Back to the Drawing Board; OR, Six Simple Steps to Literary Lionhood #7

Only last summer I regaled you with a series of Six Simple Steps to Literary Lionhood. Perhaps you recall it, Dear Reader.

Lion. Photo by Kevin Pluck, licensed under CC BY 2.0.

I clearly issued the following caveat:

“Simple” is not the same as “easy.” The six things you must do to pluck fame and fortune from the slushpile of rejected hopes are as simple as any six steps can be.  If they were easy, everybody would be Stephen King.

In light of further experience scaling the slopes of Parnassus, today I offer Step 7 of 6:

Step Seven: Write (Same as Step Two)

Step Seven: Write (Same as Step Two)

In 2016 I started writing my first novel, Freedom’s Purchasea historical epic featuring Norwegian immigrants involved in America’s struggle against slavery during the period of Abolition and the Civil War.

It took a couple of years to write the first draft. I thought the first draft was already pretty good. Several months were spent revising the book based on feedback I received from trusted beta readers. In February 2019 I began to query literary agents and publishers to get it published.

Many novelists today self-publish, with varying degrees of commercial success. But I aspired to be a writer, not a publisher. My aim was to write  a book that one of the Big Five, or at least an established independent press, would want to publish. In other words, I would rely on the acquisition apparatus of the traditional book trade as my yardstick of literary merit.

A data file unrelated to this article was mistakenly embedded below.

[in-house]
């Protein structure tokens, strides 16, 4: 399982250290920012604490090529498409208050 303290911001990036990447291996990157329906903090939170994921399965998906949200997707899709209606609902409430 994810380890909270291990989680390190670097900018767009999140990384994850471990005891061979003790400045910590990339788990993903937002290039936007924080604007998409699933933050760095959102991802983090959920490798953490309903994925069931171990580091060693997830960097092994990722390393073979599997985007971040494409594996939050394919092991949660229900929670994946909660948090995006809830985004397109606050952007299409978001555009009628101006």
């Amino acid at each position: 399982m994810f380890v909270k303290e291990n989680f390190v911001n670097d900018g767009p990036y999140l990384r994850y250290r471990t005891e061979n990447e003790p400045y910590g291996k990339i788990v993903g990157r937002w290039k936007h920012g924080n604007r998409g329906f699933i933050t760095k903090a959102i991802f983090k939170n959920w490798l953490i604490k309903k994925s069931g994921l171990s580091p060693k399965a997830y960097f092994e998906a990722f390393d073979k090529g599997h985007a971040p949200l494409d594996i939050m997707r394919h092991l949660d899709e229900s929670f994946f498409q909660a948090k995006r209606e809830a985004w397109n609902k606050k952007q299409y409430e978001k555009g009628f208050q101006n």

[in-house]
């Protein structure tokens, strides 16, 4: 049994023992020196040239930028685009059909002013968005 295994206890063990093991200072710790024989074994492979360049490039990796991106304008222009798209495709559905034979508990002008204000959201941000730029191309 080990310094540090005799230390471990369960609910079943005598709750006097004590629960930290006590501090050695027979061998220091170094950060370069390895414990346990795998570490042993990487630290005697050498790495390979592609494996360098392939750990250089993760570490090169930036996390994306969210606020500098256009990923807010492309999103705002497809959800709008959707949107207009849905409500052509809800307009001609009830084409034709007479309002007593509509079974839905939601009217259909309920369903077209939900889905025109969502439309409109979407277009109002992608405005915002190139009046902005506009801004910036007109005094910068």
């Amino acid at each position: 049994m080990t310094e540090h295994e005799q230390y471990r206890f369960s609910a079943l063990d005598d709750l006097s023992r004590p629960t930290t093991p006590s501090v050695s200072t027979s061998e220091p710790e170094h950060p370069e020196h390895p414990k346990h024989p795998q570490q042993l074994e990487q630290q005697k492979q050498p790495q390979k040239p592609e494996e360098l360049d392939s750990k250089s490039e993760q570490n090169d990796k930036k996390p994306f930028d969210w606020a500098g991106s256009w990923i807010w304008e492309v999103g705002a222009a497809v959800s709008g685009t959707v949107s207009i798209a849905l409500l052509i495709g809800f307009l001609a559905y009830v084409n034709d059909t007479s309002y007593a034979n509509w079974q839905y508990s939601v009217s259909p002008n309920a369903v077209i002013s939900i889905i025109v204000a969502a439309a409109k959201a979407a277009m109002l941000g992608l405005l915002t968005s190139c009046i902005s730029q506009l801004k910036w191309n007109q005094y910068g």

Ups and Downs

It’s a tough way to go. You submit a query letter, usually with a brief plot synopsis, to many literary agents and publishers before you encounter even one who is willing to read your manuscript. 

Last September I received a publication offer from a small publisher in the South. I was overwhelmed with gratitude; yet in October I declined the offer. It may seem a counter-intuitive move, but I had my reasons. (The whole sad tale is told here.)

I kept on querying publishers. I worked and re-worked my query letter and synopsis, honing them to perfection. Within a month, I got a request for a full manuscript read from a large and very active New York publisher. Their fiction editor read my book the very next weekend and sent me the following:

I really enjoyed the premise as well as the writing, and while I enjoyed the Norwegian hook, the plot didn’t always feel big or different enough to really stand out among the competition in the way I thought it would need to. The market is very competitive these days, so I feel we’d have a tough time getting this off the ground.

It was a rejection, but the kind of rejection you like to get. It included specific feedback, which is always encouraging to a writer. My plot wasn’t “big or different enough.” Hmm.

Then, in January, I queried a small, selective, high-quality independent press, and its owner/publisher requested a full manuscript read. His response came a month later:

I’m afraid I’m going to take a pass on this one. The plot as described in the query had not begun to develop in the first 50 pages, and I frankly lost interest in the story at that point. You might want to consider rearranging some of your chapters, assumed the escaped slave story did eventually materialize, and have it interspersed with the character/scene development that was all at the beginning.

Another rejection—again, a very nice one, and accompanied by even more specific feedback. He even made suggestions as to how my book could be improved.

What to Do?

A close friend and key advisor, who really knows her stuff, suggested I do a quick reshuffle of chapters and send it back to the owner/publisher. She said his feedback was virtually an invitation to resubmit. I agreed with her about that. But with the greatest respect for my trusted friend, I disagreed about the quick reshuffle.